In one of the previous blogs, we did the usage of the **AVERAGE Function** to calculate the arithmetic mean of data. In this blog, we are going to learn another important Statistical Function, known as HARMEAN Function in Excel.

So let’s move ahead.

**When to Use HARMEAN Function in Excel?**

As the function name says, the HARMEAN Function calculates the Harmonic Mean for a set of data containing numerical values. The harmonic mean is different from the arithmetic mean which is why the HARMEAN Function is used in special cases.

The HARMEAN Function came into existence in Excel 2003 but its functionality was extended in terms of the number of arguments in Excel 2007.

**Syntax and Arguments**

**=HARMEAN(numbre1,number2……)**

The following points define the inputs required by the HARMEAN function in Excel.

This inputs the numerical data set or value for which we want to get the Harmonic mean. It can be a reference or direct numerical value.*number1 –*This argument is not mandatory to input, but works the same as the*[number2] –**number1*argument.

If you have Excel 2007 or later versions, the HARMEAN Function will have a maximum of 255 such number inputs. But for Excel 2003, there would be 30 maximum inputs. Each *number *argument can be a cell reference, a range of cells, a named range, a hardcoded number or an array of values.

**What is Harmonic Mean?**

The Harmonic mean refers to the reciprocal of the arithmetic mean of numerical reciprocals. Now, this might seem intimidating at first, so we understand with a formula.

Let us suppose we have a certain set of data containing n numerical values.

The values go from a,b,c,d…… up to n values.

The arithmetic mean of the reciprocals of these numerical values would be:

AM= (1/a + 1/b + 1/c + …. up to n terms ) / n

where n is the total number of numerical values.

The reciprocal of this Arithmetic mean (AM) is known as Harmonic Mean.

HM= n / ( 1/a + 1/b + 1/c +…. up to n terms)

**Why We Use Harmonic Mean?**

The Harmonic mean is particularly used for ratios and rates.

The Arithmetic mean gives higher weight to larger values while the Geometric mean assigns a higher weight to lower values. Only the Harmonic mean assigns equal weight to every numerical value in the data set.

The value of the Harmonic mean is always less than the Arithmetic and Geometric mean for a given set of values.

**Examples to Calculate Harmonic Mean in Excel**

In his section, we would implement the HARMEAN Formula.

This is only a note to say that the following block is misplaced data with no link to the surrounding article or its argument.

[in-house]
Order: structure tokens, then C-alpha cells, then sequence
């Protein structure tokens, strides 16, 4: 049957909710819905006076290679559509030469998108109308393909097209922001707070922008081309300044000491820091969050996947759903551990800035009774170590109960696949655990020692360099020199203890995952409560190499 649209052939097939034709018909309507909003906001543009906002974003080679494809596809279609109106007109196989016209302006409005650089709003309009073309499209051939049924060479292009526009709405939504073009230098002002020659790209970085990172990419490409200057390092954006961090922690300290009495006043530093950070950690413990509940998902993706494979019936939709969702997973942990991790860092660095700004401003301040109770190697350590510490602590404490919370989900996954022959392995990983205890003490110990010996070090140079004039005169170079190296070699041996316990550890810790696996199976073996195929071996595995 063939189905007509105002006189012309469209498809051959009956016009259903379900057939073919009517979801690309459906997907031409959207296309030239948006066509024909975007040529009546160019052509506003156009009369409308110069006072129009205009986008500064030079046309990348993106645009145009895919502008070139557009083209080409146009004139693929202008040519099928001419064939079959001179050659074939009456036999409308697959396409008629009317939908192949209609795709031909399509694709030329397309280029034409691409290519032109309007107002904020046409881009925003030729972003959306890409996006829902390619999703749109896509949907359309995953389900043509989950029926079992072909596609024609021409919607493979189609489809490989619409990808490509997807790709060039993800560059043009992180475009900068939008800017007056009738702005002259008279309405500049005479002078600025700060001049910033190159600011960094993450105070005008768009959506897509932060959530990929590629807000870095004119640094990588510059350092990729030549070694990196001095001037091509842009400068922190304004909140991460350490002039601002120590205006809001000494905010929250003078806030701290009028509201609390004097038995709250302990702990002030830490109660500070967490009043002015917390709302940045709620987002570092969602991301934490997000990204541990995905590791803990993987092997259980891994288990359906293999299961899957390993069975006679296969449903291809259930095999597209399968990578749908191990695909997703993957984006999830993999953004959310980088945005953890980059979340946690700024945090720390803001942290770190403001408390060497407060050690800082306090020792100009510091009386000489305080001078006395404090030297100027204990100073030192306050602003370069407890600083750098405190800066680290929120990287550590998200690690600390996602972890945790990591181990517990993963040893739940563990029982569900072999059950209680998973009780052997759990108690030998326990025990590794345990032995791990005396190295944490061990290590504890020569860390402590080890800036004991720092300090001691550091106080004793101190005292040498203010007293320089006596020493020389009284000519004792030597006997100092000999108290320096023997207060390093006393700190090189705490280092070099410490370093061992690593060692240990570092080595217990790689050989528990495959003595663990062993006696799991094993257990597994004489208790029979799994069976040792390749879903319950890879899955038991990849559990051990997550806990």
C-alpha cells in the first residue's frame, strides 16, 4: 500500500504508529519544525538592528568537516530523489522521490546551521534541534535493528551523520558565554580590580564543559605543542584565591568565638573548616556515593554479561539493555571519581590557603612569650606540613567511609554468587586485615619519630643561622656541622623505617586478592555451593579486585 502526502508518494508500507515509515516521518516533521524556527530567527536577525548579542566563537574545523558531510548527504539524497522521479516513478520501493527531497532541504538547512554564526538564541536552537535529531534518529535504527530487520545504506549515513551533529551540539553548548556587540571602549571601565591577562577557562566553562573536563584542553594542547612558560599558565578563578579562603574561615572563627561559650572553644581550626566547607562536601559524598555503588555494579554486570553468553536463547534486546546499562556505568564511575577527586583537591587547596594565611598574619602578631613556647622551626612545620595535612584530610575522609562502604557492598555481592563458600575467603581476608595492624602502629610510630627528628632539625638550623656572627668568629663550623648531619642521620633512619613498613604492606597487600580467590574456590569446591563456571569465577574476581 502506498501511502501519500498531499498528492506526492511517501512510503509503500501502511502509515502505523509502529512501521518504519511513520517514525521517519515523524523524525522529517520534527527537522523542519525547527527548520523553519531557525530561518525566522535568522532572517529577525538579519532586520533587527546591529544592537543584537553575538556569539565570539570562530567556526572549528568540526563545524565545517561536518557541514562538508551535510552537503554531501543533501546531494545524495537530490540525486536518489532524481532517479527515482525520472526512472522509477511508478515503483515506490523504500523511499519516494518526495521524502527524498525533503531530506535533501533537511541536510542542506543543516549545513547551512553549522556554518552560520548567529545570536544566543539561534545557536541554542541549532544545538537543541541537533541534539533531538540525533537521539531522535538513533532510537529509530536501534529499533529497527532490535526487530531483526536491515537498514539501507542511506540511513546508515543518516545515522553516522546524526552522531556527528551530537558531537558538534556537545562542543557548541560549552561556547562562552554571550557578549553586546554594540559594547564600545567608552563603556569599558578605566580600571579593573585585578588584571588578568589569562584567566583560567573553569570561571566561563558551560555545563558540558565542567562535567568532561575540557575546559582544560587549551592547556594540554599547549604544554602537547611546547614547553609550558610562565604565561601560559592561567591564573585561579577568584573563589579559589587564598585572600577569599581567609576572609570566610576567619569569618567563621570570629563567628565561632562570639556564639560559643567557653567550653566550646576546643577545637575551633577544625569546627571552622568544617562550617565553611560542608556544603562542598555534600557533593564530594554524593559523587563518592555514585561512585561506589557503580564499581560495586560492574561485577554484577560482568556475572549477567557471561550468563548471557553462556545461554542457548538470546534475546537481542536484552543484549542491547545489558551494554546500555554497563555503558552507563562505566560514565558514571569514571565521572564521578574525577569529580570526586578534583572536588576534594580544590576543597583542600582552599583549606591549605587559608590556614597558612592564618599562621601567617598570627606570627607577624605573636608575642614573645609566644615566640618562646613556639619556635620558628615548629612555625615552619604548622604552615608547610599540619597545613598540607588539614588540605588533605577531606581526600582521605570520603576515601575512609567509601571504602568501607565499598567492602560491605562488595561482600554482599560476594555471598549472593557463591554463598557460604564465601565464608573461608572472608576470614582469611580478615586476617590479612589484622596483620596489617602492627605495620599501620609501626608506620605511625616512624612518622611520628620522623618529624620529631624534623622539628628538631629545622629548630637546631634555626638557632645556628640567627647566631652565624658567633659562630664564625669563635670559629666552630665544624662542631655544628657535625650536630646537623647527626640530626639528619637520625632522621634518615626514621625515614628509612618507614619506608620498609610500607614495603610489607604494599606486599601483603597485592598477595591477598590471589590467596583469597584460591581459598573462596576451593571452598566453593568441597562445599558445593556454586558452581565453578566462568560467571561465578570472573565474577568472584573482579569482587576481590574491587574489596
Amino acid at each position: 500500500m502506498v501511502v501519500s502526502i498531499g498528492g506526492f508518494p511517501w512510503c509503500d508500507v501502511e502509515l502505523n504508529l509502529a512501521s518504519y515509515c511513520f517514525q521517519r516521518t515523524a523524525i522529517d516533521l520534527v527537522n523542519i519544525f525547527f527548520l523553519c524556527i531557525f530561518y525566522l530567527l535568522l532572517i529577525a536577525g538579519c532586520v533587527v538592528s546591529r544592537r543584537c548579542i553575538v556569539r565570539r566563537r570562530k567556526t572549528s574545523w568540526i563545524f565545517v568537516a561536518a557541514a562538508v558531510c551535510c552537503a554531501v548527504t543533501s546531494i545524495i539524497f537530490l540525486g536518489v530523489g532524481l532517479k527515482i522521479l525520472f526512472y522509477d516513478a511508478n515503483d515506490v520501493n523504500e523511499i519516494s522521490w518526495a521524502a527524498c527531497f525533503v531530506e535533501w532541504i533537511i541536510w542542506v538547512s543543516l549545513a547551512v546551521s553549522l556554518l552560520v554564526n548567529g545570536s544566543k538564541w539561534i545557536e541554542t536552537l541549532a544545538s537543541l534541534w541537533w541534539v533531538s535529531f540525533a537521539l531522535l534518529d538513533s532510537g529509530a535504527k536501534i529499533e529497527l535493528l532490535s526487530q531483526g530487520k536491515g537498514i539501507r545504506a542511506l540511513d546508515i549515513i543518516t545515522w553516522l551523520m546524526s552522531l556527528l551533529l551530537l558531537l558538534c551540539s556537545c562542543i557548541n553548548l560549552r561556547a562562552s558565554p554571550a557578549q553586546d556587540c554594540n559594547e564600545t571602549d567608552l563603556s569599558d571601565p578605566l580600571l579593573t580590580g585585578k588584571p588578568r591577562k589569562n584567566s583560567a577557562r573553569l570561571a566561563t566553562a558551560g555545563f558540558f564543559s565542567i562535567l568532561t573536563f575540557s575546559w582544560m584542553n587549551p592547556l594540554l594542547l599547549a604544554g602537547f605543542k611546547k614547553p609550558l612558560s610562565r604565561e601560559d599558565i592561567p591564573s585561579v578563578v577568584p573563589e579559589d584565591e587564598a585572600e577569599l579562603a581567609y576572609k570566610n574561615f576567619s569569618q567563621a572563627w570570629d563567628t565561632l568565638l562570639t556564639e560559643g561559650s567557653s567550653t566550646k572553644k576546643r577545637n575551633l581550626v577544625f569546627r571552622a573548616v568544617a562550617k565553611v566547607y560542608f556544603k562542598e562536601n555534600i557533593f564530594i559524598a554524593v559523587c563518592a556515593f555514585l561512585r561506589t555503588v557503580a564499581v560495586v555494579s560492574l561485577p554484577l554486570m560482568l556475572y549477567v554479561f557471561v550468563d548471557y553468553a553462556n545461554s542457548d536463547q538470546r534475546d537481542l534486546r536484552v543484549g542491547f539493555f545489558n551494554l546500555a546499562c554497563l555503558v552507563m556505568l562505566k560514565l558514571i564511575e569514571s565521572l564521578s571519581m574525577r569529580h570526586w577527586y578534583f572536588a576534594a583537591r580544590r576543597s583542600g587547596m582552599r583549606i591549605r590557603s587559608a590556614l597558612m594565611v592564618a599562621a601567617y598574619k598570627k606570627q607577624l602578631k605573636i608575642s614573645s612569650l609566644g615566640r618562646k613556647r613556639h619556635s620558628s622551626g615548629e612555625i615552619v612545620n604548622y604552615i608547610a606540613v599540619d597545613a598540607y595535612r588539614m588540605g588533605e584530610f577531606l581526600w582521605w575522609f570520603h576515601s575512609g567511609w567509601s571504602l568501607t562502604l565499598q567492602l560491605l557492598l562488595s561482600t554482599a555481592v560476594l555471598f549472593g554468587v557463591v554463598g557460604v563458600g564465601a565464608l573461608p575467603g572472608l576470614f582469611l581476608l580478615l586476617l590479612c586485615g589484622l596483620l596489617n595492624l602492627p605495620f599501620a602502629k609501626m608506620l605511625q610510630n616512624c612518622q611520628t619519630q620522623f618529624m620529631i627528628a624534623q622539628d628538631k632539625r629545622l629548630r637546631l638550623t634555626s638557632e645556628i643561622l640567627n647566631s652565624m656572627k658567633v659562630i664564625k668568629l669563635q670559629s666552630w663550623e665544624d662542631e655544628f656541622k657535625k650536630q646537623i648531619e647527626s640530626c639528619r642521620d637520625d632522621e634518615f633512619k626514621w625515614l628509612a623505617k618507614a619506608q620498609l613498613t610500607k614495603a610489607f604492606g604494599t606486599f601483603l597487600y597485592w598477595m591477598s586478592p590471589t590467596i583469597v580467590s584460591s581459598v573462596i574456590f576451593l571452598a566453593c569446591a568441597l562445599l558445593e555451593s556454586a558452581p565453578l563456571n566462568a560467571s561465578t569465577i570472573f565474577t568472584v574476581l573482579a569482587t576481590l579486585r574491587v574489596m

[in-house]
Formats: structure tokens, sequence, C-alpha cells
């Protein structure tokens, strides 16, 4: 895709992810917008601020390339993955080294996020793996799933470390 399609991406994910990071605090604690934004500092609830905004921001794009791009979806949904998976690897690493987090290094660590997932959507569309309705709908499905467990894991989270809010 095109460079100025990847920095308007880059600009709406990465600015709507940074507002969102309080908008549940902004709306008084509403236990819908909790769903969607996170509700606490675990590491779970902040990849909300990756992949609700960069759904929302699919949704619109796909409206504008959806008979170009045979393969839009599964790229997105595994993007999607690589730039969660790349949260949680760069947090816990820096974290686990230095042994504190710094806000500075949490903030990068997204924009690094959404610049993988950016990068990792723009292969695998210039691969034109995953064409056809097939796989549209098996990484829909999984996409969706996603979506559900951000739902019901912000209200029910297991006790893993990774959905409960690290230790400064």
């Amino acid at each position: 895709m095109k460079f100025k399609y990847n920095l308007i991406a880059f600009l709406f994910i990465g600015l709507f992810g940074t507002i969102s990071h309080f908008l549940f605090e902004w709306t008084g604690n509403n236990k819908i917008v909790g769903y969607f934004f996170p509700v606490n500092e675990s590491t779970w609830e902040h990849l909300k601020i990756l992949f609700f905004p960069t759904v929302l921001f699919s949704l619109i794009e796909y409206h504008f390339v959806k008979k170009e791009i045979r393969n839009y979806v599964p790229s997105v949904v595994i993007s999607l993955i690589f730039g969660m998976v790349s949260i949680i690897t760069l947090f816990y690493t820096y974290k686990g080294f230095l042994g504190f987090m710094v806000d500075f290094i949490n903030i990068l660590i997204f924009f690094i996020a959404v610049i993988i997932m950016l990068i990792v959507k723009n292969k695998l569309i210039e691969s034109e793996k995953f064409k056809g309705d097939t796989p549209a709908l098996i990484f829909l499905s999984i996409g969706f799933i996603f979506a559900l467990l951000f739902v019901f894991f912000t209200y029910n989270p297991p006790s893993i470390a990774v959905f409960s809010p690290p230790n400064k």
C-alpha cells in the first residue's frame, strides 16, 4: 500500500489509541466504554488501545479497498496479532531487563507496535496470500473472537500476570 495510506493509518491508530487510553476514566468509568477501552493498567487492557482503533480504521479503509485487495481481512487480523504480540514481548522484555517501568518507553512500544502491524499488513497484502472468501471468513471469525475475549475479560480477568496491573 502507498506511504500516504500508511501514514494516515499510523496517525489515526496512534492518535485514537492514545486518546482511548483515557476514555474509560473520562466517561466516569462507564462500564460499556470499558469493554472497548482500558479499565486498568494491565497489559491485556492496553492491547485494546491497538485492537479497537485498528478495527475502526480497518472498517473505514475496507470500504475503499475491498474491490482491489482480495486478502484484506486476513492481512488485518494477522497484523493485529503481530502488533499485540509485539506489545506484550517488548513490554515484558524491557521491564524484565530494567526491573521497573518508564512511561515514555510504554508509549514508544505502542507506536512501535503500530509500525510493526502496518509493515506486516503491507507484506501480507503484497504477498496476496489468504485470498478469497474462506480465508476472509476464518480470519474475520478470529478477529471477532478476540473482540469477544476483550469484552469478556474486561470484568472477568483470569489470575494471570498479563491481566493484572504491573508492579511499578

**Example 1 – Direct Input to HARMEAN Formula**

This is going to be a basic example. Let us suppose we have the following data set.

{21,24,45,34,23,53,67,23,12}

We want to find the Harmonic Mean for this data. Use any of the following HARMEAN Formula as both formulas would return the same result.

=HARMEAN(21,24,45,34,23,53,67,23,12)

or

=HARMEAN({21,24,45,34,23,53,67,23,12})

As a result, the formula gives the Harmonic mean as 26.09

**Explanation – **We have supplied the *number* arguments directly with the numerical values 21,24,45,34,23,53,67,23, and 12. The function evaluates the harmonic mean.

In the alternate formula, we have supplied the data in the form of an array of values through the use of any first *number1 *argument. We had enclosed the values in brackets {21,24,45,34,23,53,67,23,12} so it becomes a single array which could be supplied as single argument.

Consequently, the function evaluates the harmonic mean.

**Example 2 – Using References for HARMEAN Formula**

In this example, we are going to take the data in Excel range of cells as follows.

As you can see, we got 12 numerical values divided into two ranges A2:A7 and C2:C7.

Use the following HARMEAN Formula to get the harmonic mean for these 12 numerical values.

=HARMEAN(A2:A7,C2:C7)

As a result, the formula returns the value of the harmonic mean as 18.86

**Explanation – **We have supplied two ranges A2:A7 and C2:C7 as the *number1 *and *number2 *inputs of HARMEAN formula. The function evaluates the harmonic mean of numbers contained in these two ranges.

**Important Points about HARMEAN Formula**

There are some important notes about the HARMEAN Function of Excel.

- You cannot supply negative values as formula input or you would get a #NUM! error.
- If the input cell reference contains text values, logical values or empty cells, the HARMEAN Function ignores them while this does not apply on zero.
- If we directly supply any logical value ( TRUE or FALSE ) then it would be interpreted as 1 or 0 respectively.
- A directly supplied text string would be considered as 0.

This brings us to the end of the blog.

Thank you for reading.